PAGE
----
I recently received a copy of Serpents in the Garden by Anna Belfrage to review. The publisher, Silverwood Books says this about the story: “After years of hard work, Matthew and Alex Graham have created a thriving home in the Colony of Maryland. About time, in Alex’s opinion, after far too many adventures she is really looking forward to some well-deserved peace and quiet.
A futile hope, as it turns out. Things start to heat up when Jacob, the third Graham son, absconds from his apprenticeship to see the world – especially as Jacob leaves behind a girl whom he has wed in a most irregular fashion.
Then there’s the infected matter of the fellow time traveller Alex feels obliged to help – no matter the risk. Worst of all, one day Philip Burley and his brothers resurface after years of absence. As determined as ever to make Matthew pay for every perceived wrong – starting with the death of their youngest brother – the Burleys play out a complicated cat and mouse game, and Alex is thrown back into an existence where her heart is constantly in her mouth, convinced as she is that one day the Burleys will achieve their purpose.
Will the Burleys succeed? And if they do, will the Graham family survive the exacted price?”
I’ve read several time slip novels during the past year or so and I’m always fascinated by the idea of time travel and what it would be like to find yourself in another era. This novel is the first one that has transported me to seventeenth century America and I enjoyed the experience. Serpents in the Garden is well written and has a plot that keeps the reader’s attention. I was intrigued by the storylines of each of the main characters and found myself wanting to continue reading about a particular character, especially Jacob, whenever the narrative shifted away from his or her story. I knew we would get back to it but I was impatient to find out what happened next.
There is a good contrast in settings between the American wilderness and seventeenth century London. The author describes both settings vividly so that they are easy for the reader to see inside his head. I was especially intrigued by the world of the English apothecary.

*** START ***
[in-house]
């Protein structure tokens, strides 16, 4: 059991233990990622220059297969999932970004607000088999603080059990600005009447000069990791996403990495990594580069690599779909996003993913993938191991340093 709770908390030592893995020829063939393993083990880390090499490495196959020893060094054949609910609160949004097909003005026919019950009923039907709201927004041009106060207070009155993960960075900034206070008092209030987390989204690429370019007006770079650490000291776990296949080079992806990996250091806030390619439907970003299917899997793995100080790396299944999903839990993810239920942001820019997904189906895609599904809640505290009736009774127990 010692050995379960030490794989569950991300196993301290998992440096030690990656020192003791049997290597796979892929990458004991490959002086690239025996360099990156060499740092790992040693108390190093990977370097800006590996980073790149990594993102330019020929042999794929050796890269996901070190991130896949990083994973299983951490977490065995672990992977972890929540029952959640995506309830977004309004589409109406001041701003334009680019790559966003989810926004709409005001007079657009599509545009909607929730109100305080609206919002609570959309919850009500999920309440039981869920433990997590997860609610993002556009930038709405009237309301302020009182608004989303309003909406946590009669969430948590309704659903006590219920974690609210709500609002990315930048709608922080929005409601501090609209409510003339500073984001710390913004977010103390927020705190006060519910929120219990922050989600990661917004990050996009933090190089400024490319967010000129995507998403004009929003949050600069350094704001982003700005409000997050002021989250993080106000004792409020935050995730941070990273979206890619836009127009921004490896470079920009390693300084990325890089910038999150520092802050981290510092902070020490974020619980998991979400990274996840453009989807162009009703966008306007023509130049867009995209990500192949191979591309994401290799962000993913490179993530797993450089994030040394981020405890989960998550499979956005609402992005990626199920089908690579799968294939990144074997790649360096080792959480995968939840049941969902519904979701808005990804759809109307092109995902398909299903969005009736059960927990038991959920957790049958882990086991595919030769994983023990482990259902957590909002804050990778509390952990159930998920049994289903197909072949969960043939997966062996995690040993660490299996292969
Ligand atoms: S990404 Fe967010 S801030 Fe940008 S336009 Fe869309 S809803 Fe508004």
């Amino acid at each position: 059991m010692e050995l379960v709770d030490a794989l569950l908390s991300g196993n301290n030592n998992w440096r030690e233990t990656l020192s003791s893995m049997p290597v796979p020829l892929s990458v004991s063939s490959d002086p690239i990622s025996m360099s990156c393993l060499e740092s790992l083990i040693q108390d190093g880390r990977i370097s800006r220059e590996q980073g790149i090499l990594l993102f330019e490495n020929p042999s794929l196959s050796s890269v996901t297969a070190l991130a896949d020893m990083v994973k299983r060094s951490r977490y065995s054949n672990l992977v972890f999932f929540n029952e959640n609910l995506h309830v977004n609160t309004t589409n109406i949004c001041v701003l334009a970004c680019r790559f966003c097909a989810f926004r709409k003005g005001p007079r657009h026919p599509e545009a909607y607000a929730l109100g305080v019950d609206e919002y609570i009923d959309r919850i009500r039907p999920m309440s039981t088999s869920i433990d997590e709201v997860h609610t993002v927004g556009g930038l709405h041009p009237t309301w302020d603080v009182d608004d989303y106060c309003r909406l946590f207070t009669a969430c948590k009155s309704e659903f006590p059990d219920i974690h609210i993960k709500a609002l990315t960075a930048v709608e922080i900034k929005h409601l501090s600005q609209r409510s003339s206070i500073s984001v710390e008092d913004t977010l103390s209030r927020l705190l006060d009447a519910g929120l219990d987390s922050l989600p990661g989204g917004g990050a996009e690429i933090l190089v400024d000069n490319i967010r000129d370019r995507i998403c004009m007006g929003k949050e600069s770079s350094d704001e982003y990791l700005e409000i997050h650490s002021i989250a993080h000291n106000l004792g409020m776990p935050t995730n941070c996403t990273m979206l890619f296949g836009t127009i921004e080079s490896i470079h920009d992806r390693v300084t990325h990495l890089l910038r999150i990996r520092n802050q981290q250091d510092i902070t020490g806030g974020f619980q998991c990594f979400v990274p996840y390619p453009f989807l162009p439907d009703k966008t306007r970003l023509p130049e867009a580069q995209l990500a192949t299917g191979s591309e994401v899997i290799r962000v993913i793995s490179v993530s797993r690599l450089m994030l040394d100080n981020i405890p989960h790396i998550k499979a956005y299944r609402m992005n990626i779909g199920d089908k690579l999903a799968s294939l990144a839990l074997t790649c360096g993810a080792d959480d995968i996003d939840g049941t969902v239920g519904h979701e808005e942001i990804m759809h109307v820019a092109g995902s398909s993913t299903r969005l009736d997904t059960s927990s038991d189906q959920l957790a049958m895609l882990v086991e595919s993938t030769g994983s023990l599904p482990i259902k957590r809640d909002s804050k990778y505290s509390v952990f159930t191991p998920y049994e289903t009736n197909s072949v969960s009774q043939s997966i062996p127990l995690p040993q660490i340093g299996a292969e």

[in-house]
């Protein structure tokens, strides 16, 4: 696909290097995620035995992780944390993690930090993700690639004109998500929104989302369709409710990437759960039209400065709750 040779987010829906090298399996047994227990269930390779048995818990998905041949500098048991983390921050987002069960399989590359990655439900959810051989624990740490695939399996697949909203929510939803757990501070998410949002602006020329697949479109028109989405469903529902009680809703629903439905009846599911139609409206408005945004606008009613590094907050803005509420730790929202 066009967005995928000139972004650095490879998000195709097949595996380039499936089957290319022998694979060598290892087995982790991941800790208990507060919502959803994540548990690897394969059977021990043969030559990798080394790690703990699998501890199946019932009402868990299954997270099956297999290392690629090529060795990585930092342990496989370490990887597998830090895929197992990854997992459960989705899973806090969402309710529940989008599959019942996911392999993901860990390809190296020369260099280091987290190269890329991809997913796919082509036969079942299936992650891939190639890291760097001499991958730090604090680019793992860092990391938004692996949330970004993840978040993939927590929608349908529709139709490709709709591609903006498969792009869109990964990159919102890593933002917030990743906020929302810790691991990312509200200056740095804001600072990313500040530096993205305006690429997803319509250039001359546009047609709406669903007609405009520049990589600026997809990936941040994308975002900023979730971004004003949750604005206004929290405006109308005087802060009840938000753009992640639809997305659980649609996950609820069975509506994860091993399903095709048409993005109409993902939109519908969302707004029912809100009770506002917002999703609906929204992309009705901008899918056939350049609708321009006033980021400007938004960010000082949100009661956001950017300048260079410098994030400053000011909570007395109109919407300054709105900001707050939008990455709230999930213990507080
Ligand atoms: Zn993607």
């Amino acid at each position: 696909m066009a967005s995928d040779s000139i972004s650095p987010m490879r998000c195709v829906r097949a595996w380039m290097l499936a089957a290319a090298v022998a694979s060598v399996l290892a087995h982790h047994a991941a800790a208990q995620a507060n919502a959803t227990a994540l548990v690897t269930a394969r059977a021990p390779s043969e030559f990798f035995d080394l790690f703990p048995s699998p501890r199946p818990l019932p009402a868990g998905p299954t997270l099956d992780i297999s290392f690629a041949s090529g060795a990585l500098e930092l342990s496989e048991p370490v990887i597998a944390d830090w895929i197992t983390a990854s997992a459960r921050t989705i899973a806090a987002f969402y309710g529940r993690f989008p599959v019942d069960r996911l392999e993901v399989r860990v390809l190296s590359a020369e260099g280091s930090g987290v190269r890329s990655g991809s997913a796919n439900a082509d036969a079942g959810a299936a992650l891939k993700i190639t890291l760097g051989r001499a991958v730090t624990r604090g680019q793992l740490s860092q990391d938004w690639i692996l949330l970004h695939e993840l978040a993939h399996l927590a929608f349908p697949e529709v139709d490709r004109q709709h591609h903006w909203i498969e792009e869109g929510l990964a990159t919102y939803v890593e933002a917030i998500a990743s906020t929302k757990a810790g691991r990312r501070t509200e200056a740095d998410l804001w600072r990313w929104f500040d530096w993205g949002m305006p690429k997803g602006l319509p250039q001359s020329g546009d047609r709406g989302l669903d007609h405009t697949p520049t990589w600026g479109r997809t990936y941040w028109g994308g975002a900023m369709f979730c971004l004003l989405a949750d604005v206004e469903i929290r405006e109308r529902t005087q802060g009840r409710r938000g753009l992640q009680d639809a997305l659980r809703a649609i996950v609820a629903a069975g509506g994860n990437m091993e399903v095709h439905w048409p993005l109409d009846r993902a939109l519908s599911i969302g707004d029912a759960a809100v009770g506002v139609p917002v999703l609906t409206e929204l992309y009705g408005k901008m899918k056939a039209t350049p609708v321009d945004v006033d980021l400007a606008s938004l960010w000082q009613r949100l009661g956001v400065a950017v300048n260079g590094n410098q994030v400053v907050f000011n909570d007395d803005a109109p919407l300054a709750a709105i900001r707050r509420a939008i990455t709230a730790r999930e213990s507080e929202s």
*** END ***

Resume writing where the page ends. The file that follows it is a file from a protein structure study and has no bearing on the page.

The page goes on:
Characters are, of course, central to any story. This was my first introduction to Alex and her family but I related easily to the twenty-first century woman who has found herself in a very different world from her own. Alex is a modern woman who has been dropped into the past and I thought she is very credible as such. Her husband, Matthew is also realistically drawn, reacting with a mix of courage and fear in dangerous situations. He isn’t a larger than life hero but a man who faces what life throws at him. I like this believable portrayal of a character. I found the main characters engaging and quickly became immersed in their stories. I also particularly liked some of the minor characters such as the feisty Mrs Parson and Alex’s wily brother-in-law, Simon Melville.
I did not find it difficult to pick up the threads of the story even though this is the fifth book in a series. Details from previous books were seamlessly woven into this novel and explained so that the reader isn’t confused. It’s possible to read Serpents in the Garden as a standalone book or as part of the series.
All the strands of the story come together for a satisfying conclusion to the book. But it’s not the end of the story: one key strand is very clearly left hanging, making the reader eager to start the next book in the series. It seems I’ll have the next novel to add to my TBR pile….
I can honestly recommend this novel to anyone who enjoys historical fiction, fantasy/time-slip or just a good story.
About Anna Belfrage: Anna was raised abroad, on a pungent mix of Latin American culture, English history and Swedish traditions. As a result she’s multilingual and most of her reading is historical – both non-fiction and fiction.
She was always going to be a writer – or a historian, preferably both. Instead she ended up with a degree in Business and Finance, with very little time to spare for her most favourite pursuit. In between juggling a challenging career she raised four children on a potent combination of invented stories, historical debates and masses of good food and homemade cakes. Nowadays she spends most of her spare time at her writing desk. The children are half grown, the house is at times eerily silent and she slips away into her imaginary world, with her imaginary characters. Every now and then the one and only man in her life pops his head in to ensure she’s still there.